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Neural Regen Res. 2017 Sep;12(9):1405-1412. doi: 10.4103/1673-5374.215242.

Post electrical or lightning injury syndrome: a proposal for an American Psychiatric Association's Diagnostic and Statistical Manual formulation with implications for treatment.

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Medicine, The University of Queensland, Brisbane, Australia.
Lightning and Electrical Injuries, Mt Ommaney Family Practice, Mt Ommaney, Brisbane, Australia.
Forensic Diagnostic Center of District Nine, Cambridge, OH, USA.
Lightning Injury Research Program, University of Illinois at Chicago, Chicago, IL, USA.
African Centres for Lightning and Electromagnetics Network, Kampala, Uganda.


In the past, victims of electrical and lightning injuries have been assessed in a manner lacking a systematic formulation, and against ad hoc criteria, particularly in the area of neuropsychological disability. In this manner patients have, for example, only been partially treated, been poorly or incorrectly diagnosed, and have been denied the full benefit of compensation for their injuries. This paper contains a proposal for diagnostic criteria particularly for the neuropsychological aspects of the post injury syndrome. It pays attention to widely published consistent descriptions of the syndrome, and a new cluster analysis of post electrical injury patients. It formulates a proposal which could be incorporated into future editions of the American Psychiatric Association's Diagnostic and Statistical Manual (DSM). The major neuropsychological consequences include neurocognitive dysfunction, and memory subgroup dysfunction, with ongoing consequences, and sometimes including progressive or delayed psychiatric, cognitive, and/or neurological symptoms. The proposed diagnostic criteria insist on a demonstrated context for the injury, both specifying the shock circumstance, and also physical consequences. It allows for a certain delay in onset of symptoms. It recognizes exclusory conditions. The outcome is a proposal for a DSM classification for the post electrical or lightning injury syndrome. This proposal is considered important for grounding patient treatment, and for further treatment trials. Options for treatment in electrical or lightning injury are summarised, and future trials are foreshadowed.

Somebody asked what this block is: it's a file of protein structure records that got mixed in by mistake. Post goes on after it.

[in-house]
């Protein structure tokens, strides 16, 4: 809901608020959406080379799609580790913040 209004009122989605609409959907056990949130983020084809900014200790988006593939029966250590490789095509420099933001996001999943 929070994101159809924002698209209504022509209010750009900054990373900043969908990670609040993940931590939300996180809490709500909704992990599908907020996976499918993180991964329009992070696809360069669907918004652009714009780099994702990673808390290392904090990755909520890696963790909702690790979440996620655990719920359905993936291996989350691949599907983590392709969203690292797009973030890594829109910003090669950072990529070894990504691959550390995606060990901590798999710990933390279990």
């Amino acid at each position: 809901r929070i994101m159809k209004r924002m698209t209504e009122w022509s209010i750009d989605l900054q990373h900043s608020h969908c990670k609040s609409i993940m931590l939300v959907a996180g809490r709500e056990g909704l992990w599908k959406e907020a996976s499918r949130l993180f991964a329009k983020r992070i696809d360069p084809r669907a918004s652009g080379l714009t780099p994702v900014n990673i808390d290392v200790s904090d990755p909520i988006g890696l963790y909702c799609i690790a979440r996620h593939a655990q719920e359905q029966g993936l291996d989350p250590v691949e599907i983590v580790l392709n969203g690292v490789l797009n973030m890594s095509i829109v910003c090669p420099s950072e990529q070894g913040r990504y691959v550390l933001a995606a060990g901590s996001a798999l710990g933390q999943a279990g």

American Psychiatric Association's Diagnostic and Statistical Manual; electrical injury; injury; lightning injury; neuropsychiatry; neuropsychology

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